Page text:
The Sticky Notes Project

The Sticky Notes Project

Or the affinity map of my conscious mind, as I called it at some point.

Overwhelmed and stressed, I knew I wanted to tell this story, Why We Can't Just Put the Lights Up. I had a thousand and one pieces to go off of, brilliant ideas. But no clear strategy for getting them out and putting them together. Then I had the idea of writing all my thoughts on sticky notes. Like Dumbledore, one wizard cannot hold all their thoughts. So to CVS I went. With sticky notes and inspiration leaping out of my brain, I worked, covering the walls with all the thoughts I could. Called it the Sticky Note Project at the time but soon learned it's an Affinity Map.

The green, blue and larger pink notes serve as overarching pillars of the story. Green for guides. The mantras, pillars, and truths I hold dear. In some ways, they are the constant reminders as to why I started writing this piece. They say, "What happens to a dream deferred?" or "Compromise?! FOR WHAT???" and so much more.

Blue notes I called How we are getting there, notes. They list experiences that have influenced We Can't Just Put the Lights Up. They are performances, people, and places that have left an unforgettable mark on me. A performance like Takademe by Robert Battle or a musical like The Colored Museum by George C. Wolfe.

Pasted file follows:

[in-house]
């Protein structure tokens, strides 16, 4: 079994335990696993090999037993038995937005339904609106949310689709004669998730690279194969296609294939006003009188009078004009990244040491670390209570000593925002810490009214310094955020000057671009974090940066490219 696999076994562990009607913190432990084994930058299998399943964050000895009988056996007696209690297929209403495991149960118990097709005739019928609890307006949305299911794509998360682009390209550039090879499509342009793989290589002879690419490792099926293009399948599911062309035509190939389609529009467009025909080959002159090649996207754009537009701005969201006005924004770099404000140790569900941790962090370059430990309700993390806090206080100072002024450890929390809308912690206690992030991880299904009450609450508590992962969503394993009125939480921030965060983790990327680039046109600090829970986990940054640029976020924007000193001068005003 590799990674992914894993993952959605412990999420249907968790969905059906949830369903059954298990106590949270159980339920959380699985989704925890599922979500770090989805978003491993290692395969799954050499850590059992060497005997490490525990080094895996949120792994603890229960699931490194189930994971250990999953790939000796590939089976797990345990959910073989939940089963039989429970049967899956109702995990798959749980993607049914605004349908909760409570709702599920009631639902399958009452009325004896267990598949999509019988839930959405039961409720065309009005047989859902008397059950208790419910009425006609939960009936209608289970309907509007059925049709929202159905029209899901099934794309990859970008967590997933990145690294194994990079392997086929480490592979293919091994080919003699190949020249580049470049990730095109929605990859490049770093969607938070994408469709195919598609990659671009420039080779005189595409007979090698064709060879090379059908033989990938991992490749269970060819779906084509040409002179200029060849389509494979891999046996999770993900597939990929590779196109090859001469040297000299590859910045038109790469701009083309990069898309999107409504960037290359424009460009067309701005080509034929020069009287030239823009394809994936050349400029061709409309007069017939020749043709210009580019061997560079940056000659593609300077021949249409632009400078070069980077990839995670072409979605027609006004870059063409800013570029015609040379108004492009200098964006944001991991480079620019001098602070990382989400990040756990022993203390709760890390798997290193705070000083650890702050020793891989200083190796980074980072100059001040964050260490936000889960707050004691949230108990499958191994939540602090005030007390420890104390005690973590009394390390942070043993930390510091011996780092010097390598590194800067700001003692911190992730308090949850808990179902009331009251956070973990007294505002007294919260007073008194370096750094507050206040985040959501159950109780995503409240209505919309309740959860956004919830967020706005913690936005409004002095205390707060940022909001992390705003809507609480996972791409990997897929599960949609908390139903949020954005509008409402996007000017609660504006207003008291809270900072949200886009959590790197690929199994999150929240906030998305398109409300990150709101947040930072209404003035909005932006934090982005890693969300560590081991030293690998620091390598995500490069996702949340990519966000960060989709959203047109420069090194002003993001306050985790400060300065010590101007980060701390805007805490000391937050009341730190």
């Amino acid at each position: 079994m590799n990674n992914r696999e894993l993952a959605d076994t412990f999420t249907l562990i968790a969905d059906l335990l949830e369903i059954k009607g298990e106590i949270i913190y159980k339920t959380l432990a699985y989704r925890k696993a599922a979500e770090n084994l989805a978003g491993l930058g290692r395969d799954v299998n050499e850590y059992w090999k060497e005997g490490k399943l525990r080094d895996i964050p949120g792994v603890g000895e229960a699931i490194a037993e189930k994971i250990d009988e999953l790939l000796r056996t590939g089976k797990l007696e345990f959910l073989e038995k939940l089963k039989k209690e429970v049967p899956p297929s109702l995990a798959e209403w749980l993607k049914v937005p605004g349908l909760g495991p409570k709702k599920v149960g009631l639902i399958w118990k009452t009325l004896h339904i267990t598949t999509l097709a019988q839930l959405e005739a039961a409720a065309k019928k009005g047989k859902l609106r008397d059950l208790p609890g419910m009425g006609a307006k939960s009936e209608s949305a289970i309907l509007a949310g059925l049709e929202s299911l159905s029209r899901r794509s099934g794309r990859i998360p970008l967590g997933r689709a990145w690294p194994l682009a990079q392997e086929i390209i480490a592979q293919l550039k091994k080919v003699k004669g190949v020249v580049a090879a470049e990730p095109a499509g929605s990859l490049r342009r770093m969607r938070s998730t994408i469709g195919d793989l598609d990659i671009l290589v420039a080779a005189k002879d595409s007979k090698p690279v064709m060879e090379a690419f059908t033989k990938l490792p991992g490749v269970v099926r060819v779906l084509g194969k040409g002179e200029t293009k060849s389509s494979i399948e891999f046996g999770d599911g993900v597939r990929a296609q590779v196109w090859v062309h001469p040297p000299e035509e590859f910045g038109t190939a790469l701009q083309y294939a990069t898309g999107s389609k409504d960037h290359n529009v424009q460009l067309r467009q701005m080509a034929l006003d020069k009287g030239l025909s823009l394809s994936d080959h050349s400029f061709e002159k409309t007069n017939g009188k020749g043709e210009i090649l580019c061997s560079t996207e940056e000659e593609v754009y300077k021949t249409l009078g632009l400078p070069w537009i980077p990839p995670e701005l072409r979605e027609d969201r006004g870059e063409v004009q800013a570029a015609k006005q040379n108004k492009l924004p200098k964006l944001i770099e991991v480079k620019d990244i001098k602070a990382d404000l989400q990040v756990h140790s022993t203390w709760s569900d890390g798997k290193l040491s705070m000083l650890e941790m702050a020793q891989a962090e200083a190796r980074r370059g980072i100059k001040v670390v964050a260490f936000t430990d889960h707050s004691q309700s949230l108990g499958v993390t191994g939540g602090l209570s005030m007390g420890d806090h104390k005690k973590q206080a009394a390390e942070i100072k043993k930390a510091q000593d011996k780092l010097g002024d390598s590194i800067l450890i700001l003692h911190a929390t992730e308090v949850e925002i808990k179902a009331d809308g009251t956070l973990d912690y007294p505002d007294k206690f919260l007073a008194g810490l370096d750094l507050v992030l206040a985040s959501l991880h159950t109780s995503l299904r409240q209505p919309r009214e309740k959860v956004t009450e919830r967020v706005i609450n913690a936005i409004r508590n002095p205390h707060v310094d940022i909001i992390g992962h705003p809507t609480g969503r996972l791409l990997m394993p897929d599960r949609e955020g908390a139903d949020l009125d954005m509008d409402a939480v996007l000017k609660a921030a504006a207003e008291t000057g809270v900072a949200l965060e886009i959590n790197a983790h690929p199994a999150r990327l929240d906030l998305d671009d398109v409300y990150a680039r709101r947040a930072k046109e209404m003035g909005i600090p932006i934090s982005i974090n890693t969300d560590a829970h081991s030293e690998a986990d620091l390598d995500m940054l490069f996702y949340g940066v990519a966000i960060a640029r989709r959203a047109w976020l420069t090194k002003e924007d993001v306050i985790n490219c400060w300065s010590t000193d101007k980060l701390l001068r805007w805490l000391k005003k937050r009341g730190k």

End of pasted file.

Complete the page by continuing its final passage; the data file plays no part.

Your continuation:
Not exactly sure what Facebook video I'm talking about here; I'm sure it was spicy though 🔥 (04/03/23 edit: Found the video, I had it saved the entire time 🙌🏾)

The larger pink notes list specific moments the characters, Chocolate, and Peanut Butter will go through, including the dances to the music of Moses Sumney.

As a dancer, I learn best on my feet, and affinity mapping like this certainly lends itself to that. Keeping a writing utensil and the notes right under the coffee table made it easy for me to jot down ideas vividly being acted out in the living room. Because the show is not as linear it's a dramatized peek into a shameful condition; reflecting on ideas I had from weeks ago helped maintain some sort of order through the chaos.

Top-right: It's strange when you find yourself as one of those fucked up at-the-beginning scary movie scenarios 

In the beginning, I didn't think too much about the orientation of the smaller sticky notes. Once a decent chunk of the wall was covered, I began to sort the notes under moments. This is when the show truly started to form before me. I could see how scenes would transition from dance to song. Or how monologues flowed from one character to another or from Chocolate to his thoughts. Most importantly, I began to see a map of my past and how my experiences--with some patience and some order to the chaos--shaped the man I was becoming.